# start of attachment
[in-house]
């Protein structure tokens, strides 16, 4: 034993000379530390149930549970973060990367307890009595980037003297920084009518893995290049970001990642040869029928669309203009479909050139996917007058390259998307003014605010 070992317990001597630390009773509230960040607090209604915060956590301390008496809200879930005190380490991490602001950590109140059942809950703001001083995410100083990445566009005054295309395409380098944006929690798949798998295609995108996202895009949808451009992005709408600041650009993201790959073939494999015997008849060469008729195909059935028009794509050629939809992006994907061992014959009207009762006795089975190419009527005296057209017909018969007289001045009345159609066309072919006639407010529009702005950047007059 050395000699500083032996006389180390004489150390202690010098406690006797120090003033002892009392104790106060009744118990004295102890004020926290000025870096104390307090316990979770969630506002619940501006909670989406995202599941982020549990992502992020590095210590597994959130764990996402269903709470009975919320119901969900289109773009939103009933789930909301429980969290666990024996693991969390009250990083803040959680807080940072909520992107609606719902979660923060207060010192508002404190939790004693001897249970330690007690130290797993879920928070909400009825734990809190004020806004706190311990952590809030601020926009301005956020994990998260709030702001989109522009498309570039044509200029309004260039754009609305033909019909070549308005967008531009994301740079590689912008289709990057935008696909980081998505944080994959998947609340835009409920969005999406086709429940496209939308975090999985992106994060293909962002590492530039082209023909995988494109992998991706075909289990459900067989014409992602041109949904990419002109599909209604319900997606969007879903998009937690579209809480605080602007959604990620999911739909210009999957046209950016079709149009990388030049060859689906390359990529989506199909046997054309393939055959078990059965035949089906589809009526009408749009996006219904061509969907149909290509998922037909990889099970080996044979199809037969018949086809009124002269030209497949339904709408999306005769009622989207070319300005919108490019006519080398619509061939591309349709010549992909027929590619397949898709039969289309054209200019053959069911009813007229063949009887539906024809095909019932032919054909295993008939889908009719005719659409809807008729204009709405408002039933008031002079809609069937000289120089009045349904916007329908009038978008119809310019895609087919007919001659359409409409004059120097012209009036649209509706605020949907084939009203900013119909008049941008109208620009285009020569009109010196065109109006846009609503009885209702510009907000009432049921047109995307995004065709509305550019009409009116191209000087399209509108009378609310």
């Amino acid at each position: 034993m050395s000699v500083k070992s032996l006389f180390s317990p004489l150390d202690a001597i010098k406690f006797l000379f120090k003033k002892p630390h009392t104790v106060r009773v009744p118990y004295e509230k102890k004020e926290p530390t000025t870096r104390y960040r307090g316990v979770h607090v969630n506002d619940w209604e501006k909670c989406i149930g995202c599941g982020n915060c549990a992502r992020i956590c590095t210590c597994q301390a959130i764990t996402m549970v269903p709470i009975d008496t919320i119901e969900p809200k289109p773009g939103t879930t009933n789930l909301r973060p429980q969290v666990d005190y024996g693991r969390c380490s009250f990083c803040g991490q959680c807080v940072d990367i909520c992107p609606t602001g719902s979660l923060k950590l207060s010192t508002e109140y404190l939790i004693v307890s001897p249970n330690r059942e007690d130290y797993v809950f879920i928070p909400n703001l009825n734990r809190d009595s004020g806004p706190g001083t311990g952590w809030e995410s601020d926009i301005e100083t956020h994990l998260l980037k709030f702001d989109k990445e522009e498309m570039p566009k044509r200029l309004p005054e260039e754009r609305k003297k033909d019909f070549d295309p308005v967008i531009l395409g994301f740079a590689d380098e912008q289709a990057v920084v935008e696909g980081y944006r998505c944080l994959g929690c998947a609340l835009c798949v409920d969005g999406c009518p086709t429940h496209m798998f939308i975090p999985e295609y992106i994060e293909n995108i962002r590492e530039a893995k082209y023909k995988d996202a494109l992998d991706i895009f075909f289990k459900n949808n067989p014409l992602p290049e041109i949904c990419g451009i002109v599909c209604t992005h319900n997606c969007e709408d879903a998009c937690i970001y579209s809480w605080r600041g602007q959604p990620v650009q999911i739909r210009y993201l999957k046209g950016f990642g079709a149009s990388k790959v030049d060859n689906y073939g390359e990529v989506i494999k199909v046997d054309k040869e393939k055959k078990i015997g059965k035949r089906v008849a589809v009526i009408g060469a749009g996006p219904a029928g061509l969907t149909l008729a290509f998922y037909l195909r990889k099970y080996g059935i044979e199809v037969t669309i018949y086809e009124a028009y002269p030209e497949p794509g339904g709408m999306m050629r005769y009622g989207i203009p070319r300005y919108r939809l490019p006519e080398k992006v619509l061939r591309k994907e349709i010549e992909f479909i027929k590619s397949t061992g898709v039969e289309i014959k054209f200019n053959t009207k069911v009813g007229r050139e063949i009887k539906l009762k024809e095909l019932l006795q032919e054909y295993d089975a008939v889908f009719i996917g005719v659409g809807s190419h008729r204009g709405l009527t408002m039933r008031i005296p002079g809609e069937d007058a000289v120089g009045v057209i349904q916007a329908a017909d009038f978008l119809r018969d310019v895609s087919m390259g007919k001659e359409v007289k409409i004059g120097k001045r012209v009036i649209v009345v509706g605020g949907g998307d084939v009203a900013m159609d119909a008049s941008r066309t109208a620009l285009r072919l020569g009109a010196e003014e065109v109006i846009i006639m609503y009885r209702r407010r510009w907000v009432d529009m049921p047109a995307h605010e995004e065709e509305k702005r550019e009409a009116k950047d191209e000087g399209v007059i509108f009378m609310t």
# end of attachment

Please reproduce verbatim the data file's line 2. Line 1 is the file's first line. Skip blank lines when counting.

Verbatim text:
């Protein structure tokens, strides 16, 4: 034993000379530390149930549970973060990367307890009595980037003297920084009518893995290049970001990642040869029928669309203009479909050139996917007058390259998307003014605010 070992317990001597630390009773509230960040607090209604915060956590301390008496809200879930005190380490991490602001950590109140059942809950703001001083995410100083990445566009005054295309395409380098944006929690798949798998295609995108996202895009949808451009992005709408600041650009993201790959073939494999015997008849060469008729195909059935028009794509050629939809992006994907061992014959009207009762006795089975190419009527005296057209017909018969007289001045009345159609066309072919006639407010529009702005950047007059 050395000699500083032996006389180390004489150390202690010098406690006797120090003033002892009392104790106060009744118990004295102890004020926290000025870096104390307090316990979770969630506002619940501006909670989406995202599941982020549990992502992020590095210590597994959130764990996402269903709470009975919320119901969900289109773009939103009933789930909301429980969290666990024996693991969390009250990083803040959680807080940072909520992107609606719902979660923060207060010192508002404190939790004693001897249970330690007690130290797993879920928070909400009825734990809190004020806004706190311990952590809030601020926009301005956020994990998260709030702001989109522009498309570039044509200029309004260039754009609305033909019909070549308005967008531009994301740079590689912008289709990057935008696909980081998505944080994959998947609340835009409920969005999406086709429940496209939308975090999985992106994060293909962002590492530039082209023909995988494109992998991706075909289990459900067989014409992602041109949904990419002109599909209604319900997606969007879903998009937690579209809480605080602007959604990620999911739909210009999957046209950016079709149009990388030049060859689906390359990529989506199909046997054309393939055959078990059965035949089906589809009526009408749009996006219904061509969907149909290509998922037909990889099970080996044979199809037969018949086809009124002269030209497949339904709408999306005769009622989207070319300005919108490019006519080398619509061939591309349709010549992909027929590619397949898709039969289309054209200019053959069911009813007229063949009887539906024809095909019932032919054909295993008939889908009719005719659409809807008729204009709405408002039933008031002079809609069937000289120089009045349904916007329908009038978008119809310019895609087919007919001659359409409409004059120097012209009036649209509706605020949907084939009203900013119909008049941008109208620009285009020569009109010196065109109006846009609503009885209702510009907000009432049921047109995307995004065709509305550019009409009116191209000087399209509108009378609310």